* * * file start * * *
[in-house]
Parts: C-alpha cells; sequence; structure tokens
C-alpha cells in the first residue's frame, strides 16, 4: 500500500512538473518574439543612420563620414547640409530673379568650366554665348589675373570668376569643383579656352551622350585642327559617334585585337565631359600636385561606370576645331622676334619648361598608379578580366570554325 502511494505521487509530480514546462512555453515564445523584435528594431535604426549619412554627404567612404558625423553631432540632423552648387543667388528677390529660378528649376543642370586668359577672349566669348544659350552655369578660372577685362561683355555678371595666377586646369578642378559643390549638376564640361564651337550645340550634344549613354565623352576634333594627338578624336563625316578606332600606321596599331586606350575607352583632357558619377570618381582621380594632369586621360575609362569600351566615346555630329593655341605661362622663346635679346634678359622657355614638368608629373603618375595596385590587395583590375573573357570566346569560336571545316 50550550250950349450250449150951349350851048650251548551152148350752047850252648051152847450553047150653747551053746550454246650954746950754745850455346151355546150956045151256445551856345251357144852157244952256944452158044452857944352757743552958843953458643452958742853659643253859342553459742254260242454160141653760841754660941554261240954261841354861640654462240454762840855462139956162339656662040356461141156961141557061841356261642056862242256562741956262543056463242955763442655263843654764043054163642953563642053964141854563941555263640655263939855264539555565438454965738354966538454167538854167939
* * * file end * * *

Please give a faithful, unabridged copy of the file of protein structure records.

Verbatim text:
[in-house]
Parts: C-alpha cells; sequence; structure tokens
C-alpha cells in the first residue's frame, strides 16, 4: 500500500512538473518574439543612420563620414547640409530673379568650366554665348589675373570668376569643383579656352551622350585642327559617334585585337565631359600636385561606370576645331622676334619648361598608379578580366570554325 502511494505521487509530480514546462512555453515564445523584435528594431535604426549619412554627404567612404558625423553631432540632423552648387543667388528677390529660378528649376543642370586668359577672349566669348544659350552655369578660372577685362561683355555678371595666377586646369578642378559643390549638376564640361564651337550645340550634344549613354565623352576634333594627338578624336563625316578606332600606321596599331586606350575607352583632357558619377570618381582621380594632369586621360575609362569600351566615346555630329593655341605661362622663346635679346634678359622657355614638368608629373603618375595596385590587395583590375573573357570566346569560336571545316 50550550250950349450250449150951349350851048650251548551152148350752047850252648051152847450553047150653747551053746550454246650954746950754745850455346151355546150956045151256445551856345251357144852157244952256944452158044452857944352757743552958843953458643452958742853659643253859342553459742254260242454160141653760841754660941554261240954261841354861640654462240454762840855462139956162339656662040356461141156961141557061841356261642056862242256562741956262543056463242955763442655263843654764043054163642953563642053964141854563941555263640655263939855264539555565438454965738354966538454167538854167939